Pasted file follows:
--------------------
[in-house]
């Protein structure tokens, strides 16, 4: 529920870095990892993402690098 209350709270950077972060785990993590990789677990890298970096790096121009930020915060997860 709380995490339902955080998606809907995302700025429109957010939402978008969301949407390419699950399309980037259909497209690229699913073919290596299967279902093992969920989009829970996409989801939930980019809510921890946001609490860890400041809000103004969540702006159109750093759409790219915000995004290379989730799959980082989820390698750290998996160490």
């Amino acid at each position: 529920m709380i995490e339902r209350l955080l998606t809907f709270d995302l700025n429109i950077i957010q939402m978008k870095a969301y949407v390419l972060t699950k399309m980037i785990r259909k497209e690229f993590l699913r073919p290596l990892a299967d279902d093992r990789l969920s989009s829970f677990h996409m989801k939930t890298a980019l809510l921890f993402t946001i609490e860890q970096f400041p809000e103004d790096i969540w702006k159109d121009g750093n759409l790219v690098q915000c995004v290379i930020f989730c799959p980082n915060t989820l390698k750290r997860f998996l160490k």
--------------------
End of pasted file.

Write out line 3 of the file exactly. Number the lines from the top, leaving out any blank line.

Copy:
């Amino acid at each position: 529920m709380i995490e339902r209350l955080l998606t809907f709270d995302l700025n429109i950077i957010q939402m978008k870095a969301y949407v390419l972060t699950k399309m980037i785990r259909k497209e690229f993590l699913r073919p290596l990892a299967d279902d093992r990789l969920s989009s829970f677990h996409m989801k939930t890298a980019l809510l921890f993402t946001i609490e860890q970096f400041p809000e103004d790096i969540w702006k159109d121009g750093n759409l790219v690098q915000c995004v290379i930020f989730c799959p980082n915060t989820l390698k750290r997860f998996l160490k």